part-time mothers

I finally cried. Not just a little; instead, the take your breath away variety.

I got through the entire month of May ~ watching Emily graduate from college and Sara graduate from high school ~ with nothing close to a breakdown. And then it happened. I slipped on my Asics, grabbed my iPhone and earbuds, and started up my street for a walk. In less than a block, little tears popped up unexpected and trickled down my face.

I blame Sara Bareilles for this. I blame Send Me the Moon. I shouldn’t have listened. But I did. And when the deliciously sad song came to an end, I listened again. And again. Sobbing until I had to stop walking to suck air and see.

I guess I finally stopped trying to cover all the fractured parts of my heart. I stopped being cheery and brave. And fake. I stopped trying to act like I believe people who say things like you’ll just love how much freedom you’ll have when the kids are gone. You’ll be so happy getting to do your own thing. 

The minute I stopped trying to copy and paste a good attitude, grief assaulted me. With a fury. That kind that pulls you down so fast and deep, you wonder if you’ll breathe again.

I’ve tried so to outrun the beast. With ideas and projects. Surrendering to the busy. And in that, there was confusion. I thought about a pie project. Pie blog, that sort of thing. (What the what?) Thought about training for something. (Um … okay.)  I also entertained downsizing. Selling the house, our stuff ~ moving. Psychologist call this un-nesting. It’s what mothers do when they’re ready to say good-bye and move on with life.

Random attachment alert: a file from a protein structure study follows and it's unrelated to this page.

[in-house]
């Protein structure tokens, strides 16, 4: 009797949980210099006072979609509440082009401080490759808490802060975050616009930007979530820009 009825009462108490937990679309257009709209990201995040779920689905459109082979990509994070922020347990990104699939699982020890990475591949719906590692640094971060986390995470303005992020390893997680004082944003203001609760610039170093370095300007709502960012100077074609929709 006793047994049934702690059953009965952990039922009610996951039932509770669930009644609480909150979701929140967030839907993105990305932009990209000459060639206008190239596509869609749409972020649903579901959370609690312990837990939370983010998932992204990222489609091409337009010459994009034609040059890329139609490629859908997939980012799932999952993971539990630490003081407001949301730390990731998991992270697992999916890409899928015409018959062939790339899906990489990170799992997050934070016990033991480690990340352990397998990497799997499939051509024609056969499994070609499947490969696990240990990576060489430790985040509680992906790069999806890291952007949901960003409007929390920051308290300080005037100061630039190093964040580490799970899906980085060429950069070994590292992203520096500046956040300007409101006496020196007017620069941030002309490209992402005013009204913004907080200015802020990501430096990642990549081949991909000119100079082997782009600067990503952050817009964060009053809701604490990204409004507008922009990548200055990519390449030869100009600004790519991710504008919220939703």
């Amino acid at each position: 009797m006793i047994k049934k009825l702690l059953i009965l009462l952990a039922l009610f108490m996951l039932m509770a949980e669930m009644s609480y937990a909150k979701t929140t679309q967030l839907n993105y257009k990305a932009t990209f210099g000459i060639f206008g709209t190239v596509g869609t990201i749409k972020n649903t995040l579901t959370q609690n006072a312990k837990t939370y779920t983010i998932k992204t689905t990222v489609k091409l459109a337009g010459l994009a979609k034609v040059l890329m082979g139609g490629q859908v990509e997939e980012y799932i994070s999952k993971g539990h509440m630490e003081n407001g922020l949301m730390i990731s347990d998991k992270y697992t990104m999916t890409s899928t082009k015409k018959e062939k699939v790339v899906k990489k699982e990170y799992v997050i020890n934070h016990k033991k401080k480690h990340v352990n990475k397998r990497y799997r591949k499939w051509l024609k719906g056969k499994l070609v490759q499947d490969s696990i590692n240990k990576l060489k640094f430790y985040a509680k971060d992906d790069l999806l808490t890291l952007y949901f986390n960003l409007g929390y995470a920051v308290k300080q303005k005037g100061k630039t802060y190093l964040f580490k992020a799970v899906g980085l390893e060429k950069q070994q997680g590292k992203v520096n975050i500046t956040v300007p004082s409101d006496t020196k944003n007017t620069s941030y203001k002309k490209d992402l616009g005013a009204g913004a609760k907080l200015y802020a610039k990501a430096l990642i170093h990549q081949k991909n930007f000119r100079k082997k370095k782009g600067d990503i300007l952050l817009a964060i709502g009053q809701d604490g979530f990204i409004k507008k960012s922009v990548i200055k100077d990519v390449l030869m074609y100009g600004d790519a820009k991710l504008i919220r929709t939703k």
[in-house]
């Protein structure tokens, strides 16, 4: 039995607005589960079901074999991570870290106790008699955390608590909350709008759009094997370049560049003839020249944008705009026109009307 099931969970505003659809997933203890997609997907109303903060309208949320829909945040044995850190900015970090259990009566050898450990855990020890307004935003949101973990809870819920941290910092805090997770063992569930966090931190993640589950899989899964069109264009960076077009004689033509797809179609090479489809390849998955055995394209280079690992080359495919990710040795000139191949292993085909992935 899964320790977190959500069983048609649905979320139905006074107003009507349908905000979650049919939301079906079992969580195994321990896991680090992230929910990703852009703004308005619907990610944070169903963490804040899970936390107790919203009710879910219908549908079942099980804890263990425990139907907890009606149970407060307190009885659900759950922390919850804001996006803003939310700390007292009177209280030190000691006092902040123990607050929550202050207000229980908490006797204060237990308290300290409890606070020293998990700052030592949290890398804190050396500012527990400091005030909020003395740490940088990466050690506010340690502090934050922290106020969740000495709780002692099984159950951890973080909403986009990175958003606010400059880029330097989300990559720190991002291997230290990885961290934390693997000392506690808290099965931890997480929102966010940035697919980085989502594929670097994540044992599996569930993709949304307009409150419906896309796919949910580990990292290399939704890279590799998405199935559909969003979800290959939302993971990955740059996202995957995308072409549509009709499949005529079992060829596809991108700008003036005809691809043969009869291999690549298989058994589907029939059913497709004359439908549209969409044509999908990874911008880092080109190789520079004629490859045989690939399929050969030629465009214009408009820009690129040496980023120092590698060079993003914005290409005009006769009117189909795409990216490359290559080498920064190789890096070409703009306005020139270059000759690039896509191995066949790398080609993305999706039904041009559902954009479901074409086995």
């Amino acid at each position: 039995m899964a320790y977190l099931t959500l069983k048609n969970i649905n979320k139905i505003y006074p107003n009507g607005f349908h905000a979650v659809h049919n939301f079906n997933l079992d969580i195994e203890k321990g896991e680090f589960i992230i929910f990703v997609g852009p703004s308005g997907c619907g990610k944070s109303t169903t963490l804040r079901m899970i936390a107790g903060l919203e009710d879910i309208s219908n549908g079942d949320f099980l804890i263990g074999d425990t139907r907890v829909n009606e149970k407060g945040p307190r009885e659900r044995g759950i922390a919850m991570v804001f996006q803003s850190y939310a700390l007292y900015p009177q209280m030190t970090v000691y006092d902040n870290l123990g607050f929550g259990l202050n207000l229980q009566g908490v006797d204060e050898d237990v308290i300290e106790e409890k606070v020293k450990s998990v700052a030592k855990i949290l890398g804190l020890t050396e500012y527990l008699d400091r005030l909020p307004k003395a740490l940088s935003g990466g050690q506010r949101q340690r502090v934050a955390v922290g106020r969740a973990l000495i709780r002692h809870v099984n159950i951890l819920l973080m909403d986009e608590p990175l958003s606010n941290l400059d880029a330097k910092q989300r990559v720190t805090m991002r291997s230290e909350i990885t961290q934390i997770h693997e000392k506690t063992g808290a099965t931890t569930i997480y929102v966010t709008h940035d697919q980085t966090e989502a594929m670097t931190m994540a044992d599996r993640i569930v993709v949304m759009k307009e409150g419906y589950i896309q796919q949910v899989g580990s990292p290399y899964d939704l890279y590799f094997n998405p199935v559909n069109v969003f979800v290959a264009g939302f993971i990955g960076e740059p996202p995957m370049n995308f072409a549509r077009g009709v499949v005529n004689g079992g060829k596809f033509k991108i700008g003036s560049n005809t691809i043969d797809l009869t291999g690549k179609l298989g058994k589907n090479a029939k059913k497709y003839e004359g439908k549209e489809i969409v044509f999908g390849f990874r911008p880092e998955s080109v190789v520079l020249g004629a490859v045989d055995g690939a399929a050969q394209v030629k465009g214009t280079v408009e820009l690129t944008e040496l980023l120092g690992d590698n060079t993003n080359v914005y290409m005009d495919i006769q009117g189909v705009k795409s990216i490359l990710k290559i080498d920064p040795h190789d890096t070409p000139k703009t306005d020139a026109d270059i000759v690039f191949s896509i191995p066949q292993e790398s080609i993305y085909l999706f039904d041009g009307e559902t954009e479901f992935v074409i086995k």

Not me. I’m not ready. Because these years with my children have been so beautiful. So beautiful.

But mothering is part-time.

When you look at the whole span of your life ~ and count up the years these precious children share your home ~ it’s just a part of your life. A small part, really. It will end. And then there is a good-bye.

I’m usually okay with good-byes especially if there’s something bigger and better waiting. But there is nothing conceivable to replace what my kids brought to my life. No project or idea or radical move could begin to soothe the grief spilling out of this mother heart.

So on that walk, I did the only thing I know how in situations that don’t make sense. That hurt inexplicably. That seem wrong, even though they are right.

I said thanks.

And through tears, I agreed with Truth. I said this is the day and I will rejoice.

I don’t have any illusions this was my final teary day. It’s not over. Not yet. But I am a step closer to Truth. The kind that doesn’t entirely make sense but is entirely trustworthy. And I will let Truth rise up in a stand-off with my feelings.

And Truth will win

… yes?

It’s rebellious in a way to choose joy. To choose to dance, to choose to love your life. It’s much easier and much more common to be miserable. But I choose to do what I can do to create hope. To celebrate life and the act of celebrating connects me back to that life I love. ~  Shauna Niequist

PS. Marching orders for all moms like me, listen to a sample of Shauna Niequist’s Cold Tangerines here.